Beautifully written and evocative, it fills the reader with the strange desire to experience thet fateful magic that animates the heroine's life. I love to travel through space and time in books. This one has transported to a France ridden with the grief of war, the mystifying echo of esoteric powers and the seduction of the arts.
Last year, I read The Witch of Painted Sorrows, and I was fascinated. Art, esoteric mysteries, Paris, a romance as passionate and transcending as La Lune, the ancient spirit of a witch who possess Sandrine and teachers her about darkness and light. Naturally, I was trembling with excitement over reading about Sandrine's daughter, Opaline, and her own venture into the mystic unknown of her own powers.
There are so many wondrous things I love about this story. Paris is both atmospheric and forlorn, steeped in the throes of the Great War and its many ugly creatures. Art and beauty abound in the description of places, streets, jewels, rooms and churches. All that envelopes a plot of historical gravitas where Russian expatriates mourn the fall of the Tsar, German spies are feared in the city of Paris, women take up jobs vacant by their men at war or buried.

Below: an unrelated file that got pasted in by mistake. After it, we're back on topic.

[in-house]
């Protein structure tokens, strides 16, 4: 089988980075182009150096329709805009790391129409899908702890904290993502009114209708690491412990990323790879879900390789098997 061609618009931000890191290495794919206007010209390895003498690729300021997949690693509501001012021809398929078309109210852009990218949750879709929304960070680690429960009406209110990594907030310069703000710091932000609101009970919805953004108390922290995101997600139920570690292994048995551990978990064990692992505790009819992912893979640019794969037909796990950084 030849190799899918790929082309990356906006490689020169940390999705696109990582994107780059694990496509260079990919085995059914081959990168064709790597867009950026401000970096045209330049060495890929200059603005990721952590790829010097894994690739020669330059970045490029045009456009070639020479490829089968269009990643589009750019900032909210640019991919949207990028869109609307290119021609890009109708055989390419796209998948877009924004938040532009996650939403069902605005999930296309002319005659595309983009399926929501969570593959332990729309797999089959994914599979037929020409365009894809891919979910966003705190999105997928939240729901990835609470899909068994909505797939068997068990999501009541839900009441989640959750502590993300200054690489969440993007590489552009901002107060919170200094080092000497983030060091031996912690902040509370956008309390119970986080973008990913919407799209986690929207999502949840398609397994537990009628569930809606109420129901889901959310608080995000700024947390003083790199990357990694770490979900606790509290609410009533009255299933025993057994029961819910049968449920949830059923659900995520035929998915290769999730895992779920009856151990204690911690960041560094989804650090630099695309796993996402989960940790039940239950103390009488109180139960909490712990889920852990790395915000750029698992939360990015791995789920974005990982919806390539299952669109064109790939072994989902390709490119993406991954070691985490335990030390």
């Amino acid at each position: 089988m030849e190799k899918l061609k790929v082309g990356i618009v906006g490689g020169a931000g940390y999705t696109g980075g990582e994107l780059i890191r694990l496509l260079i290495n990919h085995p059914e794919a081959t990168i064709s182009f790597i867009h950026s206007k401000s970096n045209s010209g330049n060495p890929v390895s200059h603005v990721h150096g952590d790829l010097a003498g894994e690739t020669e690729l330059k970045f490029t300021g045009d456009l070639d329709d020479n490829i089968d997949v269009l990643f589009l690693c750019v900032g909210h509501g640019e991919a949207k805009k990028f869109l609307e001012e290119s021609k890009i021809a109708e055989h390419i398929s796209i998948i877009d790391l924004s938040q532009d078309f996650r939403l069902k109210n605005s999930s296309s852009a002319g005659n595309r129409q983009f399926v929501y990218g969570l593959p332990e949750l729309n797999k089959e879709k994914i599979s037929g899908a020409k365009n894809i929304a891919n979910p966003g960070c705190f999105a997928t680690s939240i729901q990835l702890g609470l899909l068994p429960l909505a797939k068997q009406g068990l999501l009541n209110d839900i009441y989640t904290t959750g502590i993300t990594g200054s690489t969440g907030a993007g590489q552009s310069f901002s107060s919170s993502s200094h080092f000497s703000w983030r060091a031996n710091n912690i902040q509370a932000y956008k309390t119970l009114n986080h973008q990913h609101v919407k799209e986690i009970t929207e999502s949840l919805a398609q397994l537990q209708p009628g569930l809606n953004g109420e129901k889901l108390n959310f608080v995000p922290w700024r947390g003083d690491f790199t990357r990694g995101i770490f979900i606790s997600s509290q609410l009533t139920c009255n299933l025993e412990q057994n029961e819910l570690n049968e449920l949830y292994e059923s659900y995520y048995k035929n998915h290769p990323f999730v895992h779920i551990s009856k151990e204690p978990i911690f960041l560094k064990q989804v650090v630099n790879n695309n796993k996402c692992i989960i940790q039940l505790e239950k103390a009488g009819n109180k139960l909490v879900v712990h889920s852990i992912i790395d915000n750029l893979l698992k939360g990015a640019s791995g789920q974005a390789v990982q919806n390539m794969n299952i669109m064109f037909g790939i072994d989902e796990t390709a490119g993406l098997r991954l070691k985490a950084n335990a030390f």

The author has a melancholic, rich voice that breathes life into this tale of haunted romance, loneliness, guilt a legacy of magic and a period of time in turmoil that feels ever present.
I've learned about many enlightening subjects like how soldiers coped with disfigurement when they came back from battle, or the intricacies of Opaline's work with gems and metals at the jewelry shop. I confess I quickly became fascinated by the inner workings of her magic, and I wanted as much ghostly interaction with Jean Luc as possible.